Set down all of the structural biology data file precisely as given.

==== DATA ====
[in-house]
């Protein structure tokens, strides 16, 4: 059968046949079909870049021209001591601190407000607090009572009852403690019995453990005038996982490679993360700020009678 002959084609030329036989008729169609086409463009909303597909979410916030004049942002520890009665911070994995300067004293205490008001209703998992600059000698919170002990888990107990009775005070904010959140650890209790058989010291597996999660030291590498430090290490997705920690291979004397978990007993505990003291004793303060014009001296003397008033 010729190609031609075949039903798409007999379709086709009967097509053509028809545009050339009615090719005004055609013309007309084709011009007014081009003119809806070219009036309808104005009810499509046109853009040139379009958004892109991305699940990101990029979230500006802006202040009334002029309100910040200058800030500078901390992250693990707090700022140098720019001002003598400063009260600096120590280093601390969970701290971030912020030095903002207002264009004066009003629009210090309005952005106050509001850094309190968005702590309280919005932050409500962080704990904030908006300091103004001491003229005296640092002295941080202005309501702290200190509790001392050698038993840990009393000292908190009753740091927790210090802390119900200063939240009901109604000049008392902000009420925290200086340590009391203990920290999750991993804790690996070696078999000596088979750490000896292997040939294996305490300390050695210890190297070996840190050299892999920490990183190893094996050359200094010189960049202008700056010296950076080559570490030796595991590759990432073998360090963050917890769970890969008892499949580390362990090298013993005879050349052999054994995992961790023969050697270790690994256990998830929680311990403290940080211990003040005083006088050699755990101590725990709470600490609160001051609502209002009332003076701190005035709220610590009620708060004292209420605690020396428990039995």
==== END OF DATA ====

[in-house]
């Protein structure tokens, strides 16, 4: 059968046949079909870049021209001591601190407000607090009572009852403690019995453990005038996982490679993360700020009678 002959084609030329036989008729169609086409463009909303597909979410916030004049942002520890009665911070994995300067004293205490008001209703998992600059000698919170002990888990107990009775005070904010959140650890209790058989010291597996999660030291590498430090290490997705920690291979004397978990007993505990003291004793303060014009001296003397008033 010729190609031609075949039903798409007999379709086709009967097509053509028809545009050339009615090719005004055609013309007309084709011009007014081009003119809806070219009036309808104005009810499509046109853009040139379009958004892109991305699940990101990029979230500006802006202040009334002029309100910040200058800030500078901390992250693990707090700022140098720019001002003598400063009260600096120590280093601390969970701290971030912020030095903002207002264009004066009003629009210090309005952005106050509001850094309190968005702590309280919005932050409500962080704990904030908006300091103004001491003229005296640092002295941080202005309501702290200190509790001392050698038993840990009393000292908190009753740091927790210090802390119900200063939240009901109604000049008392902000009420925290200086340590009391203990920290999750991993804790690996070696078999000596088979750490000896292997040939294996305490300390050695210890190297070996840190050299892999920490990183190893094996050359200094010189960049202008700056010296950076080559570490030796595991590759990432073998360090963050917890769970890969008892499949580390362990090298013993005879050349052999054994995992961790023969050697270790690994256990998830929680311990403290940080211990003040005083006088050699755990101590725990709470600490609160001051609502209002009332003076701190005035709220610590009620708060004292209420605690020396428990039995």